Substituting Beans

You have a recipe that asks for dried beans, but all you have are canned beans. Can you substitute them in your recipe?

Dried beans are only a fraction of the size of canned/rehydrated beans. You will need to triple the amount. So if the recipe asks for 1 cup of dried beans, you can substitute 3 cups canned beans.

Canned beans are also already soft, you will need to adjust your cooking times and add them later in the cooking process so that they do not become over cooked.

You will also want to pay attention to liquids. If the recipe asks for stock or water, reduce the amount by about half. Remember that beans in cans are also sometimes salted and you will want to watch how much seasoning you use so that your recipe is not over salty.

Simple Substitutions

Here are a few kitchen substitutions the you can do to cost costs, or substitute just because you are out:

Allspice = Equal amounts of Cinnamon, Nutmeg, and Ground Cloves

Buttermilk = Add 1 tablespoon Vinegar or Lemon Juice to 1 cup Milk, let sit for 10min or so until thickened.

Chives = Scallion tops

Creme Fraiche = Equal parts Sour Cream and Heavy Whipping Cream

Fresh Herbs = 1/4 the amount in dried, except for garnish

Red Wine – Cranberry Juice

Unsweetened Chocolate Square = 3 Tablespoons Cocoa Powder and 1 Tablespoon Butter or Shortening

White Wine – Apple Juice

Soup Stock Substitution

If you have a recipe that calls for chicken or beef broth you don’t always have to make it from scratch.

Although home made tastes better, you can use any one of these commercial substitutions.

You can buy a can/box of beef or chicken broth to use in your recipe.

Some will need to be diluted before use so make sure that you read the instructions on the can first or your recipe may turn out too salty.

Instant boullion is usually my preference because it doesn’t take up as much room for storage and I can make exactly how much I need.

I will always mix it up with hot water according to the instructions and then let it sit for about 20 minutes for the granuals to totally desolve and for the flavor to develop.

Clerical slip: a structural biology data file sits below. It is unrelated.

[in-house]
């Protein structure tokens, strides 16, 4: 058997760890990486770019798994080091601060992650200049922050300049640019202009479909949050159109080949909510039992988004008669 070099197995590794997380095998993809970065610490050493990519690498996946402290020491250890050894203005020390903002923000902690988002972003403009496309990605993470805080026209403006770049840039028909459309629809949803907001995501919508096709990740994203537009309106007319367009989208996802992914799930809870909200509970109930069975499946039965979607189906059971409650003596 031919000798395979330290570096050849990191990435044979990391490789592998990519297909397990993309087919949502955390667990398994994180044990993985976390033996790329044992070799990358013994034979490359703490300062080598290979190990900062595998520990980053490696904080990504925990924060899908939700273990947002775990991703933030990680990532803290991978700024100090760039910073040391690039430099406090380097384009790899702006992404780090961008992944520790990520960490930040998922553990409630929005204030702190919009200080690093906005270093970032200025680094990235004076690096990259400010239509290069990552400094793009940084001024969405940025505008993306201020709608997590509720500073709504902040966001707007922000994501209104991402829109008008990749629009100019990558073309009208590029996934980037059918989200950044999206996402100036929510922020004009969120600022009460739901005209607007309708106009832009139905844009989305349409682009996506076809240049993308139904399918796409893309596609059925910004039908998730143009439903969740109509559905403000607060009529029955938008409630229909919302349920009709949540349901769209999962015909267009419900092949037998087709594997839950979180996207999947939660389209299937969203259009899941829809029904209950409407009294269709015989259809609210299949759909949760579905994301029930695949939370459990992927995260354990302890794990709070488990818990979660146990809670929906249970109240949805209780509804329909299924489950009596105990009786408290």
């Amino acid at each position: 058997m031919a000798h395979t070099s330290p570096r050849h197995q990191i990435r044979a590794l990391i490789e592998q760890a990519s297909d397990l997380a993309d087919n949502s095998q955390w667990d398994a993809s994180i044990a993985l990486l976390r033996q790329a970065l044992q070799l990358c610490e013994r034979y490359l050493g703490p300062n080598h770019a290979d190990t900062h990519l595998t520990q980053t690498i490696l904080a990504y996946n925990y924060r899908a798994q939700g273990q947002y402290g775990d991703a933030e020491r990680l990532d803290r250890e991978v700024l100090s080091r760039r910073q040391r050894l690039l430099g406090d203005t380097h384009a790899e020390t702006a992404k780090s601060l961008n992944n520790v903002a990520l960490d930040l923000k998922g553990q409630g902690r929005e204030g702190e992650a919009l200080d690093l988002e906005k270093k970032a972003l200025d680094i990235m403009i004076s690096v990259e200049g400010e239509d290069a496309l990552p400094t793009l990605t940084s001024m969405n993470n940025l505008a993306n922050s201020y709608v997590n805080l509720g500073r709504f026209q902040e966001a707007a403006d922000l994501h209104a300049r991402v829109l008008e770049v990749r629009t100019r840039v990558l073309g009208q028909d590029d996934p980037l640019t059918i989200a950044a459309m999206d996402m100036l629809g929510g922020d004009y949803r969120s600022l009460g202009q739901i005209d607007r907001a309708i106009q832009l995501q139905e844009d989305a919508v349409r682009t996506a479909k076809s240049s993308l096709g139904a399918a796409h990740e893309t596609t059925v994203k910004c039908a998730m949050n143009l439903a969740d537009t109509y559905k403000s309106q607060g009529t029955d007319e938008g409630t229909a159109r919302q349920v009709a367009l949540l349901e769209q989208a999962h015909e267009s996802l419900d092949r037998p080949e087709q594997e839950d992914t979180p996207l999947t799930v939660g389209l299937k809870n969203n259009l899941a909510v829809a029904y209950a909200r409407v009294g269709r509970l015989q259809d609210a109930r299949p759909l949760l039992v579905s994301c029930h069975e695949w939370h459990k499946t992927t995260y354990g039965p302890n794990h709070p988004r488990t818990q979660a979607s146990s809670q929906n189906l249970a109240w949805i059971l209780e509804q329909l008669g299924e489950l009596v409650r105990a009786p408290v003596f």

Out of Baking Powder?

You are making your favorite recipe and you grab the box of Baking Powder only to realize that it is empty!

You don’t have time to run to the store, what are you going to do??

You can make up a quick batch by combinging 1 part Baking Soda & 1 part Corn Starch to 2 parts of Cream of Tarter.

It is not perfect, but it will get you by!

Butter/Margarine Substitution

When substituting margarine for butter in recipes, make sure that you do not substitute them for “light” butter/margarine or butter/margarine that is in tubs.

These products are whipped more with or without water and they will contain less fat by volume, therefore your recipe will not have the desired results once it is completed.

Fresh VS Dried Cranberries

You are getting ready to prepare a recipe for the holiday season and you notice that it calls for fresh cranberries.  You run down to the store and all that you find are dried cranberries and you wonder if they are ok to substitute.

You can use dried cranberries in most recipes with satisfactory results. You will need to change the quantity though. For each cup of Fresh, substitute 3/4 cup of dried.

If the recipe turns out too dry, you can soak the cranberries in some warm water for about a half an hour before using in your next recipe.

You can use dried cranberries in the place of raisins or currents to add a little extra kick in recipes asking for them.

Sardine Substitute

You have a recipe that asks for Sardines or Anchovies to be mixed in. Only problem is that you don’t have any.

You can use fish sauce (found in the oriental section of most markets) It comes in a bottle and looks like brown ketchup.

For your recipe, start with about 1/4 teaspoon of fish sauce for each anchovy/sardine requested in recipe (about a teaspoon for 1/4 cup) You can adjust to your taste as needed.

If you want to make your dish vegetarian, you can use capers, tepenade, or even a bit of miso paste. Once again, start small and adjust to taste.

Replacing Powdered Sugar

You have a recipe that asks for powdered sugar, but you just looked in the pantry and you are out. Is there a way to replace it?

Powdered Sugar aka Confectioners Sugar aka Icing Sugar is all the same thing. It is a sugar that is very finely ground with a bit of cornstarch added to keep it from caking.

You could just substitute it with granulated sugar if it is used in a recipe as an ingredient. You would use 1 cup of Granulated Sugar for every 1 3/4 cup of Powdered Sugar, BUT you may not get the results that you are used to.

If you are using it as a coating, there really is no substitution.

For this product you are better to just make a quick trip to the grocery store.